Four weeks after discontinuation of therapy, she underwent a complete ophthalmologic examination. She, as ordered, stopped taking the dietary supplement, and she confirmed to have monitored her blood glucose levels and not changed her diet or lifestyle.
BCVA was 0.04 logMAR in both eyes; at funduscopic examination the macular reflex was evoked with complete disappearance of macular edema; optic nerve head and vessels by size and course were normal in both eyes.
OCT showed a normal retinal profile with the absence of cystoid spaces; central macular thickness (CMT) was reduced to 195 m in the right eye and 194 μm in the left eye (Figure 1(b)).
Niacin (nicotinic acid, vitamin B3, vitamin PP), one component of the dietary supplement taken by the patient, is a vitamin preparation usually used for the treatment of lipid disorders. The mechanism of action affects the plasma levels of the apolipoproteins (apo) A and B. The decrease of Apo B-100 causes a reduction of very-low-density lipoprotein (VLDL), low-density lipoprotein (LDL), and lipoprotein(a) [Lp(a)], whereas the decrease of hepatic clearance of Apo A-I raises the level of plasma high-density lipoprotein (HDL) . Nicotinic acid inhibits lipolysis reducing plasma fatty acids necessary to triglyceride (TG) synthesis. Furthermore, niacin therapy reduces the risk of cardiovascular diseases and the progression of coronary atherosclerosis by decreasing circulating levels of fibrinogen and increasing of plasminogen-activating factor (PAF) .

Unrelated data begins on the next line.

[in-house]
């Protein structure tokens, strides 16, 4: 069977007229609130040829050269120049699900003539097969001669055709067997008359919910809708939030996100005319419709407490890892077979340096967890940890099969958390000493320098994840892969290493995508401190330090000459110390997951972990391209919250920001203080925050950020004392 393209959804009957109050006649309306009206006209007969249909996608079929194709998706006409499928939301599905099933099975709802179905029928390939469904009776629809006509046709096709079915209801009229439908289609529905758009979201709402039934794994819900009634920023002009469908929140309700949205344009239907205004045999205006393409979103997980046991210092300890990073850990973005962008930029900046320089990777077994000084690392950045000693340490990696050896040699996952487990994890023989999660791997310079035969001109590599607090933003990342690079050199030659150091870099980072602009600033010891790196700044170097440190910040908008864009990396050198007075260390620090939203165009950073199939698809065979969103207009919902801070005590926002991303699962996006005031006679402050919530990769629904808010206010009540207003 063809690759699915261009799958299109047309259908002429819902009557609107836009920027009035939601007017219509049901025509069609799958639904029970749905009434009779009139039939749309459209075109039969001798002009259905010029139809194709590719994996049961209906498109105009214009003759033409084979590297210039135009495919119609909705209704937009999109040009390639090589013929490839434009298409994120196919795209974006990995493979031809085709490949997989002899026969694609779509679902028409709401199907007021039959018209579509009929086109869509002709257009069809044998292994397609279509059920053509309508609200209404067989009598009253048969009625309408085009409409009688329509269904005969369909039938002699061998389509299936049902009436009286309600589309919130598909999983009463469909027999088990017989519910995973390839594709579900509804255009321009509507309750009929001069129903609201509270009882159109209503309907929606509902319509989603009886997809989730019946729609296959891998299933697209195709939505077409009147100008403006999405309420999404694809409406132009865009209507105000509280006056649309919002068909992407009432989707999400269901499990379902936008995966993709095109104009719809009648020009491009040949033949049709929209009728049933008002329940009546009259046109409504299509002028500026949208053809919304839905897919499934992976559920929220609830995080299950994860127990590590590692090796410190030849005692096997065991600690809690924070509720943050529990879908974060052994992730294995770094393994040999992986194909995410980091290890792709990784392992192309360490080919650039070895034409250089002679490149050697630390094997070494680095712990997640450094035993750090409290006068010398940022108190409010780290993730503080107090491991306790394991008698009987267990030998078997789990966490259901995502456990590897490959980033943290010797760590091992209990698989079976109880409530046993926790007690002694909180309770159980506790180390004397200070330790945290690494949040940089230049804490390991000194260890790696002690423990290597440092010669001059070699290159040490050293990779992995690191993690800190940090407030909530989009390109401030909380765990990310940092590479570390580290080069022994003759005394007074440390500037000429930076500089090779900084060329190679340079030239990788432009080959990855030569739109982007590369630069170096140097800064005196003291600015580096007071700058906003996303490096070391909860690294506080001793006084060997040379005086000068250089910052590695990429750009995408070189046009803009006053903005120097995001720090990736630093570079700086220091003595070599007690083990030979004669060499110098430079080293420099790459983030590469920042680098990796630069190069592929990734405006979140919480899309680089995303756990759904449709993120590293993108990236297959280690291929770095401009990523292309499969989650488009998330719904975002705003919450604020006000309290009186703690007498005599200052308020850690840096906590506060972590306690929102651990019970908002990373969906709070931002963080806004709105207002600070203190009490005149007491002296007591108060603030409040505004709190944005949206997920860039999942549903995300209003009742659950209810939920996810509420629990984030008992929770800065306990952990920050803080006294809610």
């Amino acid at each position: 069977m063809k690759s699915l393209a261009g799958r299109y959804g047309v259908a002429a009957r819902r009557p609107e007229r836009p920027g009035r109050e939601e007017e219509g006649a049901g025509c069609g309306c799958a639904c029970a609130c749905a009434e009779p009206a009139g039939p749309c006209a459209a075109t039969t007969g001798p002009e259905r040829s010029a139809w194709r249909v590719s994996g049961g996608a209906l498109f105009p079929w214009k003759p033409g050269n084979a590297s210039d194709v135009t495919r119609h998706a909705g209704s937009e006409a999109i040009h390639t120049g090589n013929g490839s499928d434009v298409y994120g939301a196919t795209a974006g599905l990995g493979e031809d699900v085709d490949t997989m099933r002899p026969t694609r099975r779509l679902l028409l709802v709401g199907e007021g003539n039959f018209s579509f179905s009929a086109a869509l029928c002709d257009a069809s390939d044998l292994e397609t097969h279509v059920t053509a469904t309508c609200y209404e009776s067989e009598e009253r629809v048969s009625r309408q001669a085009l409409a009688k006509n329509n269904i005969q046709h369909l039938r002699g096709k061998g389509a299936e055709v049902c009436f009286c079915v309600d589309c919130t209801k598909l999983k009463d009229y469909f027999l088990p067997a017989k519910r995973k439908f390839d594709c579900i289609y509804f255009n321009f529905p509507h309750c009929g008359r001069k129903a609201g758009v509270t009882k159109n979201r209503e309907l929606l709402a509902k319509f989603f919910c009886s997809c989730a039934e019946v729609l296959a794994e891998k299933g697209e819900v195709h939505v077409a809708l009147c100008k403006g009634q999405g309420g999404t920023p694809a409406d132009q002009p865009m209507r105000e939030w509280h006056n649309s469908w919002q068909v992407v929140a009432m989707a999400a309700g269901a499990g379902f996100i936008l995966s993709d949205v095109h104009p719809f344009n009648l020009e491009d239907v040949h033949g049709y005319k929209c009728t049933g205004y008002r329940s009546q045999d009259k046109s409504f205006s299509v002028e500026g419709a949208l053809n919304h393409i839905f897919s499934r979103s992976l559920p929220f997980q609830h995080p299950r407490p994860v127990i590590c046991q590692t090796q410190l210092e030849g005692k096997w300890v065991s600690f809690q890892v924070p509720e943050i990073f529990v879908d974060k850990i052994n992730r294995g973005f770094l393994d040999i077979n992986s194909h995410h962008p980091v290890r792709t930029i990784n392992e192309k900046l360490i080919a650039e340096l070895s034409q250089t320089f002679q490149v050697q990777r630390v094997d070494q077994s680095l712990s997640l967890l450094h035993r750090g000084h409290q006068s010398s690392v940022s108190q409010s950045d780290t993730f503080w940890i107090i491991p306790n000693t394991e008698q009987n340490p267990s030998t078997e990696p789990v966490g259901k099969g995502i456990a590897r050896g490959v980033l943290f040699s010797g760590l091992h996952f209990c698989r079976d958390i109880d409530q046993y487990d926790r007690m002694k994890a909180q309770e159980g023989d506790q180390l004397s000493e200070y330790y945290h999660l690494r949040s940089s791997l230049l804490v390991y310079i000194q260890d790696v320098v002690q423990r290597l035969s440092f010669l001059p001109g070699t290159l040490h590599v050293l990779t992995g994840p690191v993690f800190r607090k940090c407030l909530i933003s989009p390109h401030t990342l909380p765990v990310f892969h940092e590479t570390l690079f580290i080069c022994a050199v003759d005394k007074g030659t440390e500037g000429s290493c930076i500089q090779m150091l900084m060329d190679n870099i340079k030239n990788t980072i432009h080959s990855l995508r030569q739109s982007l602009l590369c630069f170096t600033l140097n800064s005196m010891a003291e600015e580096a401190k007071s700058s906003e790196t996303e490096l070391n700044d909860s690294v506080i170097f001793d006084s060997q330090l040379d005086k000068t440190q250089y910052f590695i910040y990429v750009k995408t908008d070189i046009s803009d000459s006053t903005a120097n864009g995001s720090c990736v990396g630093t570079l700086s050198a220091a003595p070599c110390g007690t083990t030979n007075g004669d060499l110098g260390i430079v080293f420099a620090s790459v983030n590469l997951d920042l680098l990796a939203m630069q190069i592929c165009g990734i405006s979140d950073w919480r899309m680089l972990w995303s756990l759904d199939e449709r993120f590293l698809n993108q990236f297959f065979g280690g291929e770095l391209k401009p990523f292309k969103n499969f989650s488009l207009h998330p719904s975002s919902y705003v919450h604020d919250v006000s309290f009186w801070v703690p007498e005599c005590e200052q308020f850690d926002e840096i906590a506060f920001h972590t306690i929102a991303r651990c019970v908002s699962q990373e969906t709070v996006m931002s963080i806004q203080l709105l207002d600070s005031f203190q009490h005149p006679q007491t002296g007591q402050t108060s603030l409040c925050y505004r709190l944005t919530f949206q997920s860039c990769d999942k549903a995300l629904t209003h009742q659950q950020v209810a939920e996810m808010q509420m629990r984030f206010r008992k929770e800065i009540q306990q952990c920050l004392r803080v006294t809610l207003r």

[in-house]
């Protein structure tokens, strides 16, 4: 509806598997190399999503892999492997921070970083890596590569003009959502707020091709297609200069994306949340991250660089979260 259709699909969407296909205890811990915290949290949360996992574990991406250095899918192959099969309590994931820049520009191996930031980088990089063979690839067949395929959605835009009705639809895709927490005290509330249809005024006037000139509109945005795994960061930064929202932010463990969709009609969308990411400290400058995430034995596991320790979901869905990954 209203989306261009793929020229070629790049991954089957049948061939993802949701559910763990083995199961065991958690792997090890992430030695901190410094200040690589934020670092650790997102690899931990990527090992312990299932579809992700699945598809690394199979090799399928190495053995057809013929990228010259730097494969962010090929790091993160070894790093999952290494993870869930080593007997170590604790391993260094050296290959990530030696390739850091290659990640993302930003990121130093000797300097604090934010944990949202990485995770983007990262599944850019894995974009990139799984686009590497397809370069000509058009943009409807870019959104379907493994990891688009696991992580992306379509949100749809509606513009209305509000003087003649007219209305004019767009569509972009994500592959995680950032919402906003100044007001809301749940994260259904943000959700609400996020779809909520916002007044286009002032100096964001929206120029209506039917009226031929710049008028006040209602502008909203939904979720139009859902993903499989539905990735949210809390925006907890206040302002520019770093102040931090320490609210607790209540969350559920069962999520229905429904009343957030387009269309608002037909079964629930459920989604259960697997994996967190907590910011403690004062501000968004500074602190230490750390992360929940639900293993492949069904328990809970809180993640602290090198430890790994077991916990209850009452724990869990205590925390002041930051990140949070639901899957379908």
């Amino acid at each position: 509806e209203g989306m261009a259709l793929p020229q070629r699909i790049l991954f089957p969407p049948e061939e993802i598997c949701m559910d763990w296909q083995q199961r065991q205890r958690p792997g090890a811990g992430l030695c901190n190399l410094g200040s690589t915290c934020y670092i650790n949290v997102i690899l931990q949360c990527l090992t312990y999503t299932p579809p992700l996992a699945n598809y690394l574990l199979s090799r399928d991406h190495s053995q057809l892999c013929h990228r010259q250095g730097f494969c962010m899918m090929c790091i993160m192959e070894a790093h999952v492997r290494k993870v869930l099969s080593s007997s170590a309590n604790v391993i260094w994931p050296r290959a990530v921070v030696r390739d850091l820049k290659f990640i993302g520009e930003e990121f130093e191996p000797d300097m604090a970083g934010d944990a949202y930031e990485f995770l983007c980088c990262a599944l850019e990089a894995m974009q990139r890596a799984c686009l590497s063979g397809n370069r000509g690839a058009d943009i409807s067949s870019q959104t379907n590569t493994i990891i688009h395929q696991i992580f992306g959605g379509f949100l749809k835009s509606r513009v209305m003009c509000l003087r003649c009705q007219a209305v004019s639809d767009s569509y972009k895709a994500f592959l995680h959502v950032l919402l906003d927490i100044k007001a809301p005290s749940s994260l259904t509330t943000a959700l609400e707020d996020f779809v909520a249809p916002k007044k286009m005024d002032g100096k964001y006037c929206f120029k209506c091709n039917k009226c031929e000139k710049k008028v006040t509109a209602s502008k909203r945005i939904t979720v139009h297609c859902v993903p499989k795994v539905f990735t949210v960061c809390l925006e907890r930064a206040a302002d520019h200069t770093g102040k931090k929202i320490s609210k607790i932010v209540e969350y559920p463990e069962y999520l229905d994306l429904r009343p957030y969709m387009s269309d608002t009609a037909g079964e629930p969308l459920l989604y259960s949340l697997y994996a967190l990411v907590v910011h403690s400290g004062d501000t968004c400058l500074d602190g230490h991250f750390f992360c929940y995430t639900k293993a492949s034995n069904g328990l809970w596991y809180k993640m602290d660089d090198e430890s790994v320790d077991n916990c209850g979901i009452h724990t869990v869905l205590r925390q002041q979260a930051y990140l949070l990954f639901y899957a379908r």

Pharmacological doses of niacin can cause different adverse effects. The most frequent is the prostaglandin-mediated vasodilatation of the small blood vessels resulting in cutaneous flushing, warmth, and pruritus, usually involving the face, neck, and upper trunk. The duration of the reaction is variable from a few minutes to 2–4 hours, and with continuation of therapy the symptoms become less intense until to disappear. Dry skin and cutaneous hyperpigmentation (acanthosis nigricans) are also commonly reported [4, 6]. Clinical studies suggest that niacin can raise the plasma levels of uric acid and reduce the glucose tolerance .